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Hollywood studios reach deal with directors in hopes of ending writers strike

a movie theater marquee with three raised fists on it

Illustration: Tiffany Herring/Axios

The tentative deal between the Directors Guild of America and studios provided Hollywood with a brief respite from its labor strife, but a long summer still awaits.

Why it matters: The writers strike is entering its second month with no signs of abating, and the actors union is set to start its own negotiations Wednesday.

Driving the news: The deal, which still has to be approved by the DGA board Tuesday and then ratified by its members, includes gains in foreign streaming residuals and wage increases, and adds protections regarding the use of artificial intelligence.

The big picture: The Alliance of Motion Picture and Television Producers, which represents the studio side in these negotiations, is using the same playbook it did to end the last writers strike in 2007-08.

  • The DGA has been the most studio-friendly of the unions and was largely expected to reach a deal before its negotiating window closed.
  • In fact, the WGA even warned its members that the studios were using that same "divide and conquer" strategy by trying to pick off the DGA from what has been a unified effort from other unions to support the writers' strike.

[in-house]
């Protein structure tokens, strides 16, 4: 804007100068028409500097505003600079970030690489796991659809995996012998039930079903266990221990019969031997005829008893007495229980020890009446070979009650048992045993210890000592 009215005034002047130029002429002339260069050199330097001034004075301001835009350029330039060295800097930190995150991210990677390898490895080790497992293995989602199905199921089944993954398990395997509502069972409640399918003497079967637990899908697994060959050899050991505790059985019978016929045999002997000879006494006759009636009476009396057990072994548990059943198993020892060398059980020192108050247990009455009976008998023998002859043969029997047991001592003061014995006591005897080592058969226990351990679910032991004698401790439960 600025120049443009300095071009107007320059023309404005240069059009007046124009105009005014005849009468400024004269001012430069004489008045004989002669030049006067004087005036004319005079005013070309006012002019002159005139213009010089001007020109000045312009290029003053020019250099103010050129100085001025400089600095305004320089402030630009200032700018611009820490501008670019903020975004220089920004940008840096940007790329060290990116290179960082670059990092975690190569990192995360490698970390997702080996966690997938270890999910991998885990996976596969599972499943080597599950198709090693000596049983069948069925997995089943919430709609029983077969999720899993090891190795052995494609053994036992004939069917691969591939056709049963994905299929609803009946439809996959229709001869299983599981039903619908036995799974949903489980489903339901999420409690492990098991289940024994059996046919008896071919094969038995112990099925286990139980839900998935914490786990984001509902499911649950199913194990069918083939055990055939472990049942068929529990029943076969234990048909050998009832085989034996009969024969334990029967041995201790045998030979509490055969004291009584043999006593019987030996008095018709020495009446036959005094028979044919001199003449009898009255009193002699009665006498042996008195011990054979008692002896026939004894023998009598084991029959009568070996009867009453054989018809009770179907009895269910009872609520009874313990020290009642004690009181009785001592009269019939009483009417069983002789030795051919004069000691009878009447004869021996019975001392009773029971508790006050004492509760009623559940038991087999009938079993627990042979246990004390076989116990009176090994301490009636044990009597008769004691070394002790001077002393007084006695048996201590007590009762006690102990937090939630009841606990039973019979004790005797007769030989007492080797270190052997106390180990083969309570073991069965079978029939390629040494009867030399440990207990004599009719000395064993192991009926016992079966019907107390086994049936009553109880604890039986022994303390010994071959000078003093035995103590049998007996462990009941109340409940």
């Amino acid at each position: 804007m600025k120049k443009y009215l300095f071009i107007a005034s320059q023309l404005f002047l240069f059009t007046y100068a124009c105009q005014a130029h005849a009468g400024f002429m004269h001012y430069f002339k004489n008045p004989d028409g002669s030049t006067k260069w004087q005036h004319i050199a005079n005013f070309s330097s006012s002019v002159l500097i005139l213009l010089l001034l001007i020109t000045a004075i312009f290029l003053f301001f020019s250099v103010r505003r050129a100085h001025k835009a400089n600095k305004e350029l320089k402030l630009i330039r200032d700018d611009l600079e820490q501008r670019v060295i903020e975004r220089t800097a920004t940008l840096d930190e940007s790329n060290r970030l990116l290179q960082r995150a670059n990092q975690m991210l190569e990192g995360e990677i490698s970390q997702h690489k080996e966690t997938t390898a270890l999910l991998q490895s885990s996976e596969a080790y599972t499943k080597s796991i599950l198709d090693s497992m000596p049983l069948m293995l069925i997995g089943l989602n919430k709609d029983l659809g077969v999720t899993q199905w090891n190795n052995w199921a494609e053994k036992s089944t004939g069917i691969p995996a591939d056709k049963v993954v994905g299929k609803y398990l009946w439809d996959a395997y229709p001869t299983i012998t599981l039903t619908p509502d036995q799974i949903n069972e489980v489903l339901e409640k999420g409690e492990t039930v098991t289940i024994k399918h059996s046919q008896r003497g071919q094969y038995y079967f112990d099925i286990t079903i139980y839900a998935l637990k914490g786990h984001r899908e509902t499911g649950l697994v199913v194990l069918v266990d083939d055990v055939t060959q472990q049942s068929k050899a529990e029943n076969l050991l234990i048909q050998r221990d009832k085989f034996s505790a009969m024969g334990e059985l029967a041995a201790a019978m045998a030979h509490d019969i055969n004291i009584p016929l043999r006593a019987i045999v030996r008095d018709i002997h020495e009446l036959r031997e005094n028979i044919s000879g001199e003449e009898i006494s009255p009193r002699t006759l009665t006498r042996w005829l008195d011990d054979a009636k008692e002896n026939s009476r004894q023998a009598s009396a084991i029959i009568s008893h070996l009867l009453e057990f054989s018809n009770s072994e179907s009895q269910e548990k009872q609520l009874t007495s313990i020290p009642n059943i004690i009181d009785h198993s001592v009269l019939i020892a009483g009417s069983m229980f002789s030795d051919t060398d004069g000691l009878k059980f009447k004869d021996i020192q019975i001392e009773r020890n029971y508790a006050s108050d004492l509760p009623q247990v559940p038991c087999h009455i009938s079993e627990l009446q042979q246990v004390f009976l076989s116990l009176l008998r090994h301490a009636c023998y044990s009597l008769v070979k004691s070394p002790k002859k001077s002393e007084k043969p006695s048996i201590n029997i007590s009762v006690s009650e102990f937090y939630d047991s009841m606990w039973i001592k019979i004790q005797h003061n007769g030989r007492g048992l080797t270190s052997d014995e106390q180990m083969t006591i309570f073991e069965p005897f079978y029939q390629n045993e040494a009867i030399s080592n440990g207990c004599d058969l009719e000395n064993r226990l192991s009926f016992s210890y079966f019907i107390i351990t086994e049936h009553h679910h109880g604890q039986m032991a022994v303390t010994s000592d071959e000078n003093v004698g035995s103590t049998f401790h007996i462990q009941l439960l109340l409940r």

• This time it's not just the writers that the studios are wary of walking off the job. SAG-AFTRA, which represents the actors, is holding a strike authorization vote through Monday afternoon.

What they're saying: The reaction of many WGA members ranged from shrugs to anger.

  • "Thrilled that the DGA was able to use the power of the WGA’s labor action to secure a deal that works for them," documentary writer Amy Berg wrote on Twitter on Sunday.
  • "The AMPTP continues to use their tired old playbook. And the DGA sadly continues to toe the line, knowing that they can draft off of the WGA’s resolve to strike for a truly historic deal. Disappointing, but not surprising," Steven DeKnight wrote.

The bottom line: Hollywood averted a complete disaster, but landing the plane will still be extremely bumpy.

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